“If you make a good choice in keeping with God’s call for you, it will respect you,” she explained. “It will respect where you’re at, it will bring you that fullness of life. I’ve seen, unfortunately, young women who have made poor choices, and they’ve said, ‘Oh, but Sr. Theresa, this guy really loves me,’ and I’m thinking, ‘This guy treats you like dirt,’ excuse the expression.

“It seems that if the choice you make is not respecting you, if it’s not giving you fullness of life, chances are it’s probably not a call from God, not a choice that God wants you to make. Because God loves us, God respects us, and choices that God wants us to make will also respect us,” Sr. Theresa said.

While the number of young men and women who attended the presentation didn’t feel that God was calling them to be a priest or nun, being a “good Catholic” is a request that God asks of everyone, according to the nun.

“That’s where God calls you,” she said. “You’ve got to have that foundation to go beyond, because if you’re a good Catholic young woman or young man, you will become a good parent, or a good priest, or a good religious or a good single person.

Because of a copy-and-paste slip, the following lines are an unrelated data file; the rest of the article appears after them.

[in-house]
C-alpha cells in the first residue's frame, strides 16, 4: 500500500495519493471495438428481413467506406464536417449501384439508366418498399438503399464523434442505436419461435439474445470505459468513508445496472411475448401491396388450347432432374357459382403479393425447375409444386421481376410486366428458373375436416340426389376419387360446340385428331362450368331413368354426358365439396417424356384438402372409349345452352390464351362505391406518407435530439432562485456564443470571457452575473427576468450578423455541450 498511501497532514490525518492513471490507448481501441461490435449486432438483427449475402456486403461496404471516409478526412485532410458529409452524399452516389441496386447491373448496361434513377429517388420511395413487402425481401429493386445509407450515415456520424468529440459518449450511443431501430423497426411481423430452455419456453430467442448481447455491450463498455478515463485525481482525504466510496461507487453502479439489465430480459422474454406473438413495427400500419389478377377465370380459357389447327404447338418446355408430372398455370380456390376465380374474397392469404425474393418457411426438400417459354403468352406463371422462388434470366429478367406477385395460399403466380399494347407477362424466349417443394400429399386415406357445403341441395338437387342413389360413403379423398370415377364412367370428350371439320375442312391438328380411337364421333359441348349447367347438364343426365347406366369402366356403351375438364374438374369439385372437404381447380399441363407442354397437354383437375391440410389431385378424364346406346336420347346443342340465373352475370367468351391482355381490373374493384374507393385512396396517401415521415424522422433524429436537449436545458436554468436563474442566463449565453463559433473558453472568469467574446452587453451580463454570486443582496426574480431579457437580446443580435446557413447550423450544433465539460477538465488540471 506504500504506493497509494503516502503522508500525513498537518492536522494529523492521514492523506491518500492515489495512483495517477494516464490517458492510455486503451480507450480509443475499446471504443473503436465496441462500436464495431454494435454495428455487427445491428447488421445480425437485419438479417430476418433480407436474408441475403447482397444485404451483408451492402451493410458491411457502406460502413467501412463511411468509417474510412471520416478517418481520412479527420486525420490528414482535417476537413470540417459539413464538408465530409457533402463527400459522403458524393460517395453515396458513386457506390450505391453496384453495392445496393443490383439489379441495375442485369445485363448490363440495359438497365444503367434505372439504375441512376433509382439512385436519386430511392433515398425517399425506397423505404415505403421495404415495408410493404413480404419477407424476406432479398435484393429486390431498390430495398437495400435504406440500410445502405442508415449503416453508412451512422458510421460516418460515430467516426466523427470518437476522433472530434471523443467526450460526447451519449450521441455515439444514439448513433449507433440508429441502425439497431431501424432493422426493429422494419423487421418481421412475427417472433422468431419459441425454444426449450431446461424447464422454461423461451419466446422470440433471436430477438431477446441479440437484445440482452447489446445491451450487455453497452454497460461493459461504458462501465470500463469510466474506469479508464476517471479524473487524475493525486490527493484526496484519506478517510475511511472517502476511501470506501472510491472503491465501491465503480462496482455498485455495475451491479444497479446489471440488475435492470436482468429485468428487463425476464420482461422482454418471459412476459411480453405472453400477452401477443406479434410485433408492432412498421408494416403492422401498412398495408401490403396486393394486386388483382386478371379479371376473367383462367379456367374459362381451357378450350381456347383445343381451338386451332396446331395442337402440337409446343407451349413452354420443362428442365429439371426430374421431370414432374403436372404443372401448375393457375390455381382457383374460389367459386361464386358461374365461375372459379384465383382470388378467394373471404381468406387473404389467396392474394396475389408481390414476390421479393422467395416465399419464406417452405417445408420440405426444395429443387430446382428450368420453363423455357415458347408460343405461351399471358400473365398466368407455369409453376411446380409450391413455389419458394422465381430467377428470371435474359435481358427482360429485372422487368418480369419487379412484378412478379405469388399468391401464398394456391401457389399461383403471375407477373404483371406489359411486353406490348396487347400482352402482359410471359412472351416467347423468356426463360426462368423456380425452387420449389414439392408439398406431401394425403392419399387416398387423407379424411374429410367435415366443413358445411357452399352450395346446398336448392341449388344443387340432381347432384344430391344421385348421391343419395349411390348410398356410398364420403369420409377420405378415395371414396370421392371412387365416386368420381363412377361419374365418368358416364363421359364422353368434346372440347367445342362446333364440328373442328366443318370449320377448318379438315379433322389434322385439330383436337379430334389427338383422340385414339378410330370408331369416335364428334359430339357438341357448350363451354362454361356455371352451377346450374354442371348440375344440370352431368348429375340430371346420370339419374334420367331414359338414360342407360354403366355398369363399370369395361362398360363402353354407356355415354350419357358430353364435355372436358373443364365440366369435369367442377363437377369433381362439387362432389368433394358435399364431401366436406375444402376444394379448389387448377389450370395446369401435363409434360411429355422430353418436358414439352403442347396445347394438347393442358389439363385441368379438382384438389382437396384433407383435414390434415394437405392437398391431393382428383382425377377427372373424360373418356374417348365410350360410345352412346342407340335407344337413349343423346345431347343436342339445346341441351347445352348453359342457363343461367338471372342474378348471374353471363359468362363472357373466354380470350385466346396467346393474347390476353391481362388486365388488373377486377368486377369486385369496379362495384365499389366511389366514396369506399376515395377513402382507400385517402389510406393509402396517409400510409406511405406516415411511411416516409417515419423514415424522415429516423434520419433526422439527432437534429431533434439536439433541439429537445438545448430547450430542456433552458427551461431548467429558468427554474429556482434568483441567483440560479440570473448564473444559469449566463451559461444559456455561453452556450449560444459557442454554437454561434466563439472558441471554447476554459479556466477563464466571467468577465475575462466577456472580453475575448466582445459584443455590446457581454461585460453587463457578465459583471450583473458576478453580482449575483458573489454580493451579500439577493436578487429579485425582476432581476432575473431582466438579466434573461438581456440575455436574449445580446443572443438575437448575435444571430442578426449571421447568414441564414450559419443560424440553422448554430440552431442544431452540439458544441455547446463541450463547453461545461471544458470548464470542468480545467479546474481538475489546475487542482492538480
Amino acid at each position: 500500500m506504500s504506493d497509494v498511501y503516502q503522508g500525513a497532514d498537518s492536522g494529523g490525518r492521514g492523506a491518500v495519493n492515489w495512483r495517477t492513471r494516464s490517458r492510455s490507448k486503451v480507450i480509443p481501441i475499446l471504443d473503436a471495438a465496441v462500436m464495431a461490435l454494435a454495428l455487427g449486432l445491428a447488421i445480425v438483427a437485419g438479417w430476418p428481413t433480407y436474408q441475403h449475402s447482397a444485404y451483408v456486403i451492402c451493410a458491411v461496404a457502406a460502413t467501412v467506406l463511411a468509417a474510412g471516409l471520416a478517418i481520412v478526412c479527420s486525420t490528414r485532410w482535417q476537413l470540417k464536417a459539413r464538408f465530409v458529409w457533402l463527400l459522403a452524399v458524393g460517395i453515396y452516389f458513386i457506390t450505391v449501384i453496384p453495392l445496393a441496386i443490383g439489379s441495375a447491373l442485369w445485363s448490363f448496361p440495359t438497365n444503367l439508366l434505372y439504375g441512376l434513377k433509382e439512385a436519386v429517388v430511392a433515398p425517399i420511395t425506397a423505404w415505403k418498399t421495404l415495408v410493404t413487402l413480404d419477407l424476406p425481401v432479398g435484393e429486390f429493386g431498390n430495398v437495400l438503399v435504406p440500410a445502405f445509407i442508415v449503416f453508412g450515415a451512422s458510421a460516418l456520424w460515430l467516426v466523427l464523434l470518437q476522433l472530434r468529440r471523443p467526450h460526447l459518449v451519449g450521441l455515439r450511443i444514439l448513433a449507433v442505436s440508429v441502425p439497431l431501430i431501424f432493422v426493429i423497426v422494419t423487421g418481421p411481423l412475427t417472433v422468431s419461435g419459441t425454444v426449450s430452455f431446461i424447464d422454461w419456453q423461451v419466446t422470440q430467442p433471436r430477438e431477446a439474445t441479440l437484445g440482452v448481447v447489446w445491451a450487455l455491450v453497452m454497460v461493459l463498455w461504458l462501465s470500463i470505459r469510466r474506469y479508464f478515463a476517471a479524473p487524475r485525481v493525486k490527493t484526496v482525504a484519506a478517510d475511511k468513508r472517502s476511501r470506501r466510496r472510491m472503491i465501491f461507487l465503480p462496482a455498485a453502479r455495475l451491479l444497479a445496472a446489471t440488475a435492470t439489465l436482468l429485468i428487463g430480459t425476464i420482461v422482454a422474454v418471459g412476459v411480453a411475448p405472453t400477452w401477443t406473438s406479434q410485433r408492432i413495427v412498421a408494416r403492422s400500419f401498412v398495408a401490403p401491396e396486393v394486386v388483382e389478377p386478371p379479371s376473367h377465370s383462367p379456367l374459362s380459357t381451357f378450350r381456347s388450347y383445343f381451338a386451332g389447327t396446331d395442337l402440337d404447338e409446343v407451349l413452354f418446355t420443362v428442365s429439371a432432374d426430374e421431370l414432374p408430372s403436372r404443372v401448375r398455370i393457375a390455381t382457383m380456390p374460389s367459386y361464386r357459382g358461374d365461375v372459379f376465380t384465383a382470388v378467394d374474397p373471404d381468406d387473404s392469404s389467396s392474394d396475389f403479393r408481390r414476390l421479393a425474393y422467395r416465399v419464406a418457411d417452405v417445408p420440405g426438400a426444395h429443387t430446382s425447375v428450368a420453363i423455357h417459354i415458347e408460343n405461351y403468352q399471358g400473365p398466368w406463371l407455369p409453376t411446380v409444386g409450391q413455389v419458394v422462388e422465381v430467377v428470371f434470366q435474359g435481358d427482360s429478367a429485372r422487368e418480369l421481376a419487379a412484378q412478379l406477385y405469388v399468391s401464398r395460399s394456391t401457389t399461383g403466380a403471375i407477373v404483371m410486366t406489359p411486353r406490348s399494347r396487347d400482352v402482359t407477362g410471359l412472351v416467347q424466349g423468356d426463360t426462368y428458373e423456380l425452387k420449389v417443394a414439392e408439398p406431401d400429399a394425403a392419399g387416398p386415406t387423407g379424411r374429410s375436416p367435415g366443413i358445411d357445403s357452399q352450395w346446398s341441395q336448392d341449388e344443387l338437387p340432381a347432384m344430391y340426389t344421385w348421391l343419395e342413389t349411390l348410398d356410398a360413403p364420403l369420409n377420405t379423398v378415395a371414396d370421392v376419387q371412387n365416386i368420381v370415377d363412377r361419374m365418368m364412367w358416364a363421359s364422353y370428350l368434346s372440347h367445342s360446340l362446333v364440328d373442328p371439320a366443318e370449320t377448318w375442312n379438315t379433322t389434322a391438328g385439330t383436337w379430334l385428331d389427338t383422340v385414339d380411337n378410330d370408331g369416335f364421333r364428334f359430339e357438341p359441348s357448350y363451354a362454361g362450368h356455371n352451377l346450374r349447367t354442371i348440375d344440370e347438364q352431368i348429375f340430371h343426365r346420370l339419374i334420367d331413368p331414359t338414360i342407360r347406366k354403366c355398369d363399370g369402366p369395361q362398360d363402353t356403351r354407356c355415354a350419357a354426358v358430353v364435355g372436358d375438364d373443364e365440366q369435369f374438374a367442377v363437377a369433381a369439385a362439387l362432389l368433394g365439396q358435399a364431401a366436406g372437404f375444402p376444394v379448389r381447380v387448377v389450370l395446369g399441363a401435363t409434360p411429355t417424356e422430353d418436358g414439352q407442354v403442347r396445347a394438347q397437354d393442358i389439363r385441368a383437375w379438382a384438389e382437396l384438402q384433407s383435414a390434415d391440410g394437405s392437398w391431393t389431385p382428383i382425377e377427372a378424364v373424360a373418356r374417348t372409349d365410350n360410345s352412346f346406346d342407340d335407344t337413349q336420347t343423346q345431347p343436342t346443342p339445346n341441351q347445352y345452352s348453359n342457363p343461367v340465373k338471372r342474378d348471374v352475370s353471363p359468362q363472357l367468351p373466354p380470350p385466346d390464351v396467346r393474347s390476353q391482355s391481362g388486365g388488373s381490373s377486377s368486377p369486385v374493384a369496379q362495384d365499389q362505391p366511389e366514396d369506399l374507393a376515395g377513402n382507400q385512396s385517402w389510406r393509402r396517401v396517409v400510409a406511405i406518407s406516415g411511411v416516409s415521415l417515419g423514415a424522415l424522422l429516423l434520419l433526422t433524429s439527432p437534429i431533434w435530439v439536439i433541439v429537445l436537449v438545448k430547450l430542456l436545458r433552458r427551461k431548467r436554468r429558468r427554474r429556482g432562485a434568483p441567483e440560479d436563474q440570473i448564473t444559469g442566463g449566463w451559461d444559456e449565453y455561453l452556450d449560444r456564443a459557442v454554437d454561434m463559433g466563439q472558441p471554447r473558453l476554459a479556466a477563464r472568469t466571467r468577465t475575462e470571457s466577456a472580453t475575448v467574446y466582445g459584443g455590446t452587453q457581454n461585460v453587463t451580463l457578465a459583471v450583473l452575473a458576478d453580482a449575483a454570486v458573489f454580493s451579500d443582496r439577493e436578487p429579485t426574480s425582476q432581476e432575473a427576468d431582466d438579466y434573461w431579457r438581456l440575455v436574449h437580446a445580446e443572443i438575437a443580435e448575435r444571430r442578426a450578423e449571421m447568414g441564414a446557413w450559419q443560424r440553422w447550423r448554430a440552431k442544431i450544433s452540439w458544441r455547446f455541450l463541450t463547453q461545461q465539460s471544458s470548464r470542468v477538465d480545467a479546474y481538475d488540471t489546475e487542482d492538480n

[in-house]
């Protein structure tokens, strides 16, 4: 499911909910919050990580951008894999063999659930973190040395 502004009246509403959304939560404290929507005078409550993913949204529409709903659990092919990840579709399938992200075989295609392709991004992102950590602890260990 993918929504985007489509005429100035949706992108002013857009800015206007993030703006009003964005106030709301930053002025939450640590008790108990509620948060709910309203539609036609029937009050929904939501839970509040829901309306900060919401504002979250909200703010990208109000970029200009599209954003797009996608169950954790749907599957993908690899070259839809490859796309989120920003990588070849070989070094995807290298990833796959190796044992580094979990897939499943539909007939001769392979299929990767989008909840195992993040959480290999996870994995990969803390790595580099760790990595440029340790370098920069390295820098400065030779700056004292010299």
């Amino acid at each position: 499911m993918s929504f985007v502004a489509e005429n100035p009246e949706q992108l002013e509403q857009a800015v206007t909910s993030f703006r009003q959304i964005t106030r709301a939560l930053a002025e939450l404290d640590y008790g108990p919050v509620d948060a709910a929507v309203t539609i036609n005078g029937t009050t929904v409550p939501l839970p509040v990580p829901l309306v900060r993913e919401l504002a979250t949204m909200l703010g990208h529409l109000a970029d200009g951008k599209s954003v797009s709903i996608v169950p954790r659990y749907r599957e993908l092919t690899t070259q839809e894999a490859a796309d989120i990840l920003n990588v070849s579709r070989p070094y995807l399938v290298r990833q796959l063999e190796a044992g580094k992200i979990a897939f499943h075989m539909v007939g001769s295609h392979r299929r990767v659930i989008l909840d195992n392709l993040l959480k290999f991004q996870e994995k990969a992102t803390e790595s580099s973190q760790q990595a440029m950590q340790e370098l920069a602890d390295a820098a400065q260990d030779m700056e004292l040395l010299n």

“Remember, God uses our human condition, so it’s not as if you’re at point A, and then all of a sudden you clearly see what point Z is. That’s not how normally God will reveal himself to us. It’s usually a step-by-step process.

“I wanted you to know that there are always steps in coming to know God’s call to you,” she added. “It’s not always totally clear … be patient with the process and take it step by step.”

The presentation first began as an idea by Sr. Alice Thepouthay, also a Sister of Charity of St. Joan Antida, who has served at St. Michael for the past 25 years.

“My community wanted me to do something with the young people (at St. Michael’s),” she explained.

For Sr. Alice, helping youth discover their vocations seemed like a great choice.

“I think we need that in our age, because of our lack of priests. We need to promote our young people. The young people didn’t know about all this. They asked me, “Sister, (do) you have family? Do you have a husband?” She laughed. “I was surprised myself; (young people) are not exposed to the religious life, and the priesthood,” as much as they should.